Posted by timothy
from the fonzie's-were-particularly-easy dept.
An anonymous reader writes Chaos Computer Club, Europe's largest association of hackers, claims it can reproduce your fingerprints from a couple of photos that show your fingers. At the 31st annual Chaos Computer Club convention in Hamburg, Germany, Jan Krissler, also known by his alias "Starbug," explained how he copied the thumbprint of German Defense Minister Ursula von der Leyen. Because these fingerprints can be used for biometric authentication, Starbug believes that after his talk, "politicians will presumably wear gloves when talking in public." Even better than gummi bears.
Government

Snowden Documents Show How Well NSA Codebreakers Can Pry 179

Posted by timothy
from the keeping-you-well-under-surveillance dept.
Der Spiegel has published today an excellent summary of what some of Edward Snowden's revelations show about the difficulty (or, generally, ease) with which the NSA and collaborating intelligence services can track, decrypt, and correlate different means of online communication. An interesting slice: The NSA and its allies routinely intercept [HTTPS] connections -- by the millions. According to an NSA document, the agency intended to crack 10 million intercepted https connections a day by late 2012. The intelligence services are particularly interested in the moment when a user types his or her password. By the end of 2012, the system was supposed to be able to "detect the presence of at least 100 password based encryption applications" in each instance some 20,000 times a month. For its part, Britain's GCHQ collects information about encryption using the TLS and SSL protocols -- the protocols https connections are encrypted with -- in a database called "FLYING PIG." The British spies produce weekly "trends reports" to catalog which services use the most SSL connections and save details about those connections. Sites like Facebook, Twitter, Hotmail, Yahoo and Apple's iCloud service top the charts, and the number of catalogued SSL connections for one week is in the many billions -- for the top 40 sites alone. ... The NSA also has a program with which it claims it can sometimes decrypt the Secure Shell protocol (SSH). This is typically used by systems administrators to log into employees' computers remotely, largely for use in the infrastructure of businesses, core Internet routers and other similarly important systems. The NSA combines the data collected in this manner with other information to leverage access to important systems of interest.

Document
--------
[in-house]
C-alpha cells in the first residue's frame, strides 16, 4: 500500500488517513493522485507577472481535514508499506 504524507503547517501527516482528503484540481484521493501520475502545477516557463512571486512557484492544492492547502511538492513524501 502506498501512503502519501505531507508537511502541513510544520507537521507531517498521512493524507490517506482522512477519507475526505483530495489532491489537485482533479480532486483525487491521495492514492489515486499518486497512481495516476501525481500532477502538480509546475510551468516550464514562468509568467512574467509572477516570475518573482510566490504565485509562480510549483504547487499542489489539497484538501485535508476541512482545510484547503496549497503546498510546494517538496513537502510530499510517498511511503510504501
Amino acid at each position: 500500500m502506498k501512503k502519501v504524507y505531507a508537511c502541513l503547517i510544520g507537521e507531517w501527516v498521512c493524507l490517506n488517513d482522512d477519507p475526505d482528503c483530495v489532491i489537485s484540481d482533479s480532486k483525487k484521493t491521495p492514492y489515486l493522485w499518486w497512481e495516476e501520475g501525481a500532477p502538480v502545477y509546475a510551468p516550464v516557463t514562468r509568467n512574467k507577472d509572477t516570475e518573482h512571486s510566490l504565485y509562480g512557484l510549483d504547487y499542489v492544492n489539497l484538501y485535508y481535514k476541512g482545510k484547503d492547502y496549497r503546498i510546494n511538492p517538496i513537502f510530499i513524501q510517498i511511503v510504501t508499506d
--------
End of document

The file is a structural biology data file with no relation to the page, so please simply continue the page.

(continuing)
Mars

New Proposed Path for Manned Trips to Mars: Let Mars' Gravity Capture Spacecraft 66

Posted by timothy
from the very-sun-tzu dept.
As illustrated in this article at io9.com, the conventional method considered for launching a manned craft to Mars might make less sense, even if it takes less time, than a more complicated but more efficient means akin to a method that's been already been successfully used to minimize the amount of fuel used in exploring both within and beyond the solar system. Known as the "Hohmann Transfer" method, this type of maneuver is known to be effective. But it is also quite expensive and relies very heavily on timing. Hence why a new idea is being proposed which would involve sending the spacecraft out ahead of Mars' orbital path and then waiting for Mars to come on by and scoop it up. This is what is known as "Ballistic Capture", a new technique proposed by Professor Francesco Topputo of the Polytechnic Institute of Milan and Edward Belbruno, a visiting associated researcher at Princeton University and former member of NASA's Jet Propulsion Laboratory. In their research paper, which was published in arXiv Astrophysics in late October, they outlined the benefits of this method versus traditional ones. In addition to cutting fuel costs, ballistic capture would also provide some flexibility when it comes to launch windows.
Security

Ask Slashdot: Dealing With Companies With Poor SSL Practices? 101

Posted by timothy
from the stochastic-protection dept.
An anonymous reader writes Despite recent highly-publicized hacking incidents making the news, companies continue to practice poor cyber-security. I signed-up to buy something from [an online vendor] and upon completing signup through HTTPS, was sent my username and password in plain-text through e-mail. This company has done everything in its power to avoid being contacted for its poor technical practices, including using GoDaddy's Domains By Proxy to avoid having even WHOIS information for their webmaster's technical contact from being found. Given such egregious behavior, what do you do when you're left vulnerable by companies flagrantly violating good security practice?